Monday July 23rd
GSoC Day 71
Implementing the Button that “rewinds state”
- We worked through this idea today whereby instead of a Wrapped list for state we have two lists. We can call them X and Y, and they’re represented as a Tuple of lists
- So one list (X) pops its last state and adds it to the Y list. When we “Undo” a function, we are taking the head of the “forward list” (X) and tacking that on to the list of “past states”. So the forward list is now one state behind what it was (ie Undo).
- For Redo, it is the opposite; we are taking one of the states that has passed
and adding it back on to the forward list (to the top of the list).
So that is a tuple of
[(x:xs, y:ys)] -> [(y:xs, ys)].
- We drew the
redobutton on the same space as the step button because once you have popped the last “backwards” state in that list, you can’t go backwards anymore, so you can only go forwards. So we don’t need a backwards button, and can replace it with the forwards or “step” button.
- The two edge cases are where we are in Redo mode and there is no more history
to redo and we need to create some.
If y is not empty, we can keep redo-ing past states.
hasFuture = [RedoButton]for
not (null snd (state w)))If x is not empty, we can keep popping off the stack and revealing prior states (ie Undo). So
hasHistory = [UndoButton]for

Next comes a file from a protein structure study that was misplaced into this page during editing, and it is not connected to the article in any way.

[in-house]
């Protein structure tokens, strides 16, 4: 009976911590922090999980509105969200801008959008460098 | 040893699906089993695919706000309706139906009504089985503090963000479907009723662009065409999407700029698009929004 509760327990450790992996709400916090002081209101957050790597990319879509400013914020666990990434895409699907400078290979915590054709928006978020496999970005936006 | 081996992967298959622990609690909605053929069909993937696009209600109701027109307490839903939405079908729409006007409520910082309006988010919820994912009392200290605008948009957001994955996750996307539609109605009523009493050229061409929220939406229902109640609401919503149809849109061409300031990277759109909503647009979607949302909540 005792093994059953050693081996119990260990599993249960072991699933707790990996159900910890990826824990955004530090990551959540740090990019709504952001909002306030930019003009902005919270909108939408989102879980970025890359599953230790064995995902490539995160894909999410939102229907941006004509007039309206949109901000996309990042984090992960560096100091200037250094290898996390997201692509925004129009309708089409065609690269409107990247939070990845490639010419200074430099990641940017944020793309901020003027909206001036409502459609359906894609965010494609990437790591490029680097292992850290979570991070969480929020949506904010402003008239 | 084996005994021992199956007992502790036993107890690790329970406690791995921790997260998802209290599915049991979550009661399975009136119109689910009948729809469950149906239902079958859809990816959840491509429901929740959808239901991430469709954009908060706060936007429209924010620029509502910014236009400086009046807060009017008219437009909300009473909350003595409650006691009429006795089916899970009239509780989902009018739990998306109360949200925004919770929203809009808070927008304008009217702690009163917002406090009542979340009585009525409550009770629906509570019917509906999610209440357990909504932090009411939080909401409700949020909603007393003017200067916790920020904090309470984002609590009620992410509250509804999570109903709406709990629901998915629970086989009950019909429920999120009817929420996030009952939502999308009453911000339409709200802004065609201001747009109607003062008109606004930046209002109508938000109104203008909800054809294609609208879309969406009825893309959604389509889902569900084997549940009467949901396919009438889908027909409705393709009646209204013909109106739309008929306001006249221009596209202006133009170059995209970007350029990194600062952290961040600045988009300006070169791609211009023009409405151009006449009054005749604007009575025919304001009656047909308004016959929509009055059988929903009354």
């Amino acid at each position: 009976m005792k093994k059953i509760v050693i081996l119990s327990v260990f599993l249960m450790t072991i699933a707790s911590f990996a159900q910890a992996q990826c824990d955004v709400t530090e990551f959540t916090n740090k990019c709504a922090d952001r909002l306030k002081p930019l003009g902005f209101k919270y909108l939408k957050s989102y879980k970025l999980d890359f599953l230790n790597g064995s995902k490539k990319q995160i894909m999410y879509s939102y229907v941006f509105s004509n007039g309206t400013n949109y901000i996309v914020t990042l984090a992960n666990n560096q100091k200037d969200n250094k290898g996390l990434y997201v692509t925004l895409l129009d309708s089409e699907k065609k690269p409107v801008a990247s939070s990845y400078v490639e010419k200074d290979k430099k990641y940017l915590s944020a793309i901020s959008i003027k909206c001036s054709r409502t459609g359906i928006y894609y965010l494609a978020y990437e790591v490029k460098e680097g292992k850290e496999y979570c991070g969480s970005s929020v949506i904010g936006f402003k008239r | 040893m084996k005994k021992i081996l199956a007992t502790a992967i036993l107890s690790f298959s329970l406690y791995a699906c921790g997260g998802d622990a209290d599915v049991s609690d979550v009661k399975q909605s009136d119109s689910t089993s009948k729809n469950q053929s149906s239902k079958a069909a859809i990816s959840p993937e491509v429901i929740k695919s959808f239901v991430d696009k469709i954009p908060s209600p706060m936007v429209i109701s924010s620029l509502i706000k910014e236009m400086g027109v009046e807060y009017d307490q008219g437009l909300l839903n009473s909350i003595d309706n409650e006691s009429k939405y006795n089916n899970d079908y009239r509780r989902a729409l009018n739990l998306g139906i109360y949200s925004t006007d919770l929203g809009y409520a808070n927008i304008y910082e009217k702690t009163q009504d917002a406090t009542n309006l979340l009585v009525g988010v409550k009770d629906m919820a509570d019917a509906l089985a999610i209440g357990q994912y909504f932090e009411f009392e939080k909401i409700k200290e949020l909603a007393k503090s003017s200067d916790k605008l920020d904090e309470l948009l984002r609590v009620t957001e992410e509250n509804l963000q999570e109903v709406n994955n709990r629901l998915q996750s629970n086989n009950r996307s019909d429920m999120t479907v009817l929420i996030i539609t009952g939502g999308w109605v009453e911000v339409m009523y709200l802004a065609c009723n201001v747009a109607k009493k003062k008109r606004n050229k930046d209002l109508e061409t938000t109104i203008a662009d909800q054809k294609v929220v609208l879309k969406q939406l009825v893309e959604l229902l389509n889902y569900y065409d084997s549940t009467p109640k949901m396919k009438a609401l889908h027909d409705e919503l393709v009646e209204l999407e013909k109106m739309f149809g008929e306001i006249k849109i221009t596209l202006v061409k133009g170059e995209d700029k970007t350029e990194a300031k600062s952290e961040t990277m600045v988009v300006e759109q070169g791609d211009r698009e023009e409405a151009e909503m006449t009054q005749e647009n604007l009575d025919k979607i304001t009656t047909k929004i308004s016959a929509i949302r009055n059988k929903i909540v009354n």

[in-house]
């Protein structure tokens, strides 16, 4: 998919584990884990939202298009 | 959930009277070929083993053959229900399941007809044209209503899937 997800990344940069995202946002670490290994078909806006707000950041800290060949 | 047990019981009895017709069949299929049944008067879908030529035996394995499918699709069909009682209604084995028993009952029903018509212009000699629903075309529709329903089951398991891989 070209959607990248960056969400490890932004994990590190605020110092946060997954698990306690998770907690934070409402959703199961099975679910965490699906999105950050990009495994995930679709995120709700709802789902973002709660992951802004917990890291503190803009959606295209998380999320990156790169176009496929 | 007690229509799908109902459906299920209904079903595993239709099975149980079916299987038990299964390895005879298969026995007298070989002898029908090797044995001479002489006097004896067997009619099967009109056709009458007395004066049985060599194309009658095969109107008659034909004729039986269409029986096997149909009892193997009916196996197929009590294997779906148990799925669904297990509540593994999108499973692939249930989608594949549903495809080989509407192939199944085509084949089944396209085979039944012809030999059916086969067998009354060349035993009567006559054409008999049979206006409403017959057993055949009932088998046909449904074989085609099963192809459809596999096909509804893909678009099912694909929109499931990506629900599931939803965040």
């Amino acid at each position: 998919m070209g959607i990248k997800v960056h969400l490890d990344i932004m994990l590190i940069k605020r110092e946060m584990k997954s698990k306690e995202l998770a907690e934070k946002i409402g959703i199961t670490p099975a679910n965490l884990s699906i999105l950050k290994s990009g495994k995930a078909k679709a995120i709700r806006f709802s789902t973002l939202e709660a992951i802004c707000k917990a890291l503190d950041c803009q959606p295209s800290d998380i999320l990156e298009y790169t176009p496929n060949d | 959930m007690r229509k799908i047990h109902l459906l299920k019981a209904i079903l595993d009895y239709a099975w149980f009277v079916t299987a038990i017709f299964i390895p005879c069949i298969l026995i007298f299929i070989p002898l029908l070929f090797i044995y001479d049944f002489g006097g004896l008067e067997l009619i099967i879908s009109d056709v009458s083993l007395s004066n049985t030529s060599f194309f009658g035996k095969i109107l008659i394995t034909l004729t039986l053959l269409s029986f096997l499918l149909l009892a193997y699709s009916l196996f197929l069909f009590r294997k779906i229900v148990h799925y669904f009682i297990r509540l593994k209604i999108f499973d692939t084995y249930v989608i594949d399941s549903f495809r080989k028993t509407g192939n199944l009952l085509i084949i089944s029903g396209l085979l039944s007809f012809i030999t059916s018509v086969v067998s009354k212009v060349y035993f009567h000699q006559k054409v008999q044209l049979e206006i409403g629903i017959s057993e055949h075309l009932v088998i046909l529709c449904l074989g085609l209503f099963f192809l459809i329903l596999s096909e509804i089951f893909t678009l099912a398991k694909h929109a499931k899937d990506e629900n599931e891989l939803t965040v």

not (null (tail (fst (state w))))where the
(x:xs). If we can’t do any more Undos, then we should be in the present state, so we return an empty list.
So the final button
- Looks something like this
- It’s next to the forward button so you can move forward and backwards until you run out of undos. Once you’re out of undos, the button changes to the step forward button.
- I’m implementing the slider that goes backwards in state.
- I also have a pull request I’m working on for another open source project so … fun times.
- I tried to attend the Utah Haskell meeting tonight, but by the time I had completed my GSoC meeting, they had completed chapters 7 and 8. Oh well, Next month for sure. I’m currently on Algebraic Data Types, so I’m ahead in any case, but I’m always willing to go back and work through exercises again so they’re solid in my head. Never can learn too much Haskell!
So It’s back to work for me
- My apologies if I totally botched this explanation. I’m learning to be more correct and slow down and really understand things accurately, and of course, learning Haskell :) Always looking to get better.
Written on July 23, 2018